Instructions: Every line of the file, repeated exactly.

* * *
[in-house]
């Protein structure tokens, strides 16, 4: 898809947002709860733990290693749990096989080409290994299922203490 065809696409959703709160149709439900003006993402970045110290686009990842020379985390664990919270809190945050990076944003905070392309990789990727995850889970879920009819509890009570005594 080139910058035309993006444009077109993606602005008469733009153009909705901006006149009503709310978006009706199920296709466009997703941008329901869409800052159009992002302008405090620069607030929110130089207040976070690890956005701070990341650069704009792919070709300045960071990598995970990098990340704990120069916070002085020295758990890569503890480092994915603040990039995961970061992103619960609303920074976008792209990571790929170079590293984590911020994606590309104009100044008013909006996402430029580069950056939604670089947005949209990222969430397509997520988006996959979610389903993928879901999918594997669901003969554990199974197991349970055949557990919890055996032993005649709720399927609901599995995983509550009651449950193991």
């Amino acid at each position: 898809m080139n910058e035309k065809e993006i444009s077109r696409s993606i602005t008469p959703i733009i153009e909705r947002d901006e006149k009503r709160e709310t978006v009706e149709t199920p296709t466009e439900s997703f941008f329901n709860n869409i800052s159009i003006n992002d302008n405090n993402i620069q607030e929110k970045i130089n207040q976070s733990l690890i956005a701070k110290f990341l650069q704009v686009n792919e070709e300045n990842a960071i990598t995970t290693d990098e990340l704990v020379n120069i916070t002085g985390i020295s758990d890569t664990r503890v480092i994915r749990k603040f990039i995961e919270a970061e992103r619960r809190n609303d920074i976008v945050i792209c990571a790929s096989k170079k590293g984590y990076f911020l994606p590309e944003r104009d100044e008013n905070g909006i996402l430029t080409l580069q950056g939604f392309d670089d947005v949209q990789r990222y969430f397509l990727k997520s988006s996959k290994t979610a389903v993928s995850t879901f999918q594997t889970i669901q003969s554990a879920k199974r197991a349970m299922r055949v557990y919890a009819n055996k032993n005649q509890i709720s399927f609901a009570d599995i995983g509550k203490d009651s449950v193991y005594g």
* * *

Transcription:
[in-house]
């Protein structure tokens, strides 16, 4: 898809947002709860733990290693749990096989080409290994299922203490 065809696409959703709160149709439900003006993402970045110290686009990842020379985390664990919270809190945050990076944003905070392309990789990727995850889970879920009819509890009570005594 080139910058035309993006444009077109993606602005008469733009153009909705901006006149009503709310978006009706199920296709466009997703941008329901869409800052159009992002302008405090620069607030929110130089207040976070690890956005701070990341650069704009792919070709300045960071990598995970990098990340704990120069916070002085020295758990890569503890480092994915603040990039995961970061992103619960609303920074976008792209990571790929170079590293984590911020994606590309104009100044008013909006996402430029580069950056939604670089947005949209990222969430397509997520988006996959979610389903993928879901999918594997669901003969554990199974197991349970055949557990919890055996032993005649709720399927609901599995995983509550009651449950193991």
């Amino acid at each position: 898809m080139n910058e035309k065809e993006i444009s077109r696409s993606i602005t008469p959703i733009i153009e909705r947002d901006e006149k009503r709160e709310t978006v009706e149709t199920p296709t466009e439900s997703f941008f329901n709860n869409i800052s159009i003006n992002d302008n405090n993402i620069q607030e929110k970045i130089n207040q976070s733990l690890i956005a701070k110290f990341l650069q704009v686009n792919e070709e300045n990842a960071i990598t995970t290693d990098e990340l704990v020379n120069i916070t002085g985390i020295s758990d890569t664990r503890v480092i994915r749990k603040f990039i995961e919270a970061e992103r619960r809190n609303d920074i976008v945050i792209c990571a790929s096989k170079k590293g984590y990076f911020l994606p590309e944003r104009d100044e008013n905070g909006i996402l430029t080409l580069q950056g939604f392309d670089d947005v949209q990789r990222y969430f397509l990727k997520s988006s996959k290994t979610a389903v993928s995850t879901f999918q594997t889970i669901q003969s554990a879920k199974r197991a349970m299922r055949v557990y919890a009819n055996k032993n005649q509890i709720s399927f609901a009570d599995i995983g509550k203490d009651s449950v193991y005594g």